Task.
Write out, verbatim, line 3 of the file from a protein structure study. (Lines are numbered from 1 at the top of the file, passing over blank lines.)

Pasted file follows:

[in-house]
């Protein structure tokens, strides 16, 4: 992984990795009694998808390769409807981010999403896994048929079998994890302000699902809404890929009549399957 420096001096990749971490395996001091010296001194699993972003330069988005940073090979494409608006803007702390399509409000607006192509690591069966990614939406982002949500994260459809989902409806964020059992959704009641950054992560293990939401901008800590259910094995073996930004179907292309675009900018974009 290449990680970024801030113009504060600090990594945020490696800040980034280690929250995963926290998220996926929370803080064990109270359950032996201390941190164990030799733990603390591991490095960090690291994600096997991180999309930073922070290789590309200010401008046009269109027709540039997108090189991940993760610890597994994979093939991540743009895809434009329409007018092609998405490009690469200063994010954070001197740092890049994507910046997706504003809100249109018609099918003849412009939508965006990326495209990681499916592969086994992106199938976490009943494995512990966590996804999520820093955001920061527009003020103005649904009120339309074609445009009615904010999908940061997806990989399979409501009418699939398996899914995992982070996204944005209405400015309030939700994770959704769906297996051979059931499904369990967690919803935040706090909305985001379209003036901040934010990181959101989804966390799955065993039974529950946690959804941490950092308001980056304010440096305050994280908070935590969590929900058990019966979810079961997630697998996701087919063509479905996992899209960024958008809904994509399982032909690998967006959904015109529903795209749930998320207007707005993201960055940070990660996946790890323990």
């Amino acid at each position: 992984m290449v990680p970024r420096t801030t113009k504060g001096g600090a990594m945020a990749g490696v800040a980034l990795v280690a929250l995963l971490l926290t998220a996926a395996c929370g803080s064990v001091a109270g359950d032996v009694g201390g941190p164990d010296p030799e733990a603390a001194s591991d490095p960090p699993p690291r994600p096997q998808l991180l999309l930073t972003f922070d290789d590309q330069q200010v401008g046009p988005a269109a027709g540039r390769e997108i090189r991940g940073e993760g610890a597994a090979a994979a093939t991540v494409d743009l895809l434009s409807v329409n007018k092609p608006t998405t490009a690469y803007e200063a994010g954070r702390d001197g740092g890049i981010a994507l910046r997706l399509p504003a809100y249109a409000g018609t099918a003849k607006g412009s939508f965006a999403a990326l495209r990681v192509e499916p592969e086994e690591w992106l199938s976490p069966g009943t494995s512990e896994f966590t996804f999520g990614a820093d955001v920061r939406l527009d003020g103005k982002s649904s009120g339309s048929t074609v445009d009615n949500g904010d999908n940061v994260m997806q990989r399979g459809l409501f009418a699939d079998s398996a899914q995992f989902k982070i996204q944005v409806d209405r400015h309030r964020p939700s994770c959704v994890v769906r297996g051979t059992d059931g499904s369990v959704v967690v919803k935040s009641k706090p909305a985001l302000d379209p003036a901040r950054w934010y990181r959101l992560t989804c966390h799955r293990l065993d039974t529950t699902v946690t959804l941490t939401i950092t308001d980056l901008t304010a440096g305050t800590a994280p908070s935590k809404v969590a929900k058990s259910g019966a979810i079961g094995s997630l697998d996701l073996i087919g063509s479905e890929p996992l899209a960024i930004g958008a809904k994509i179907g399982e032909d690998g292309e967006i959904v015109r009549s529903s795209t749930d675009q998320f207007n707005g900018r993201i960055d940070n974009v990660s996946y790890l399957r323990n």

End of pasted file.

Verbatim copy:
């Amino acid at each position: 992984m290449v990680p970024r420096t801030t113009k504060g001096g600090a990594m945020a990749g490696v800040a980034l990795v280690a929250l995963l971490l926290t998220a996926a395996c929370g803080s064990v001091a109270g359950d032996v009694g201390g941190p164990d010296p030799e733990a603390a001194s591991d490095p960090p699993p690291r994600p096997q998808l991180l999309l930073t972003f922070d290789d590309q330069q200010v401008g046009p988005a269109a027709g540039r390769e997108i090189r991940g940073e993760g610890a597994a090979a994979a093939t991540v494409d743009l895809l434009s409807v329409n007018k092609p608006t998405t490009a690469y803007e200063a994010g954070r702390d001197g740092g890049i981010a994507l910046r997706l399509p504003a809100y249109a409000g018609t099918a003849k607006g412009s939508f965006a999403a990326l495209r990681v192509e499916p592969e086994e690591w992106l199938s976490p069966g009943t494995s512990e896994f966590t996804f999520g990614a820093d955001v920061r939406l527009d003020g103005k982002s649904s009120g339309s048929t074609v445009d009615n949500g904010d999908n940061v994260m997806q990989r399979g459809l409501f009418a699939d079998s398996a899914q995992f989902k982070i996204q944005v409806d209405r400015h309030r964020p939700s994770c959704v994890v769906r297996g051979t059992d059931g499904s369990v959704v967690v919803k935040s009641k706090p909305a985001l302000d379209p003036a901040r950054w934010y990181r959101l992560t989804c966390h799955r293990l065993d039974t529950t699902v946690t959804l941490t939401i950092t308001d980056l901008t304010a440096g305050t800590a994280p908070s935590k809404v969590a929900k058990s259910g019966a979810i079961g094995s997630l697998d996701l073996i087919g063509s479905e890929p996992l899209a960024i930004g958008a809904k994509i179907g399982e032909d690998g292309e967006i959904v015109r009549s529903s795209t749930d675009q998320f207007n707005g900018r993201i960055d940070n974009v990660s996946y790890l399957r323990n």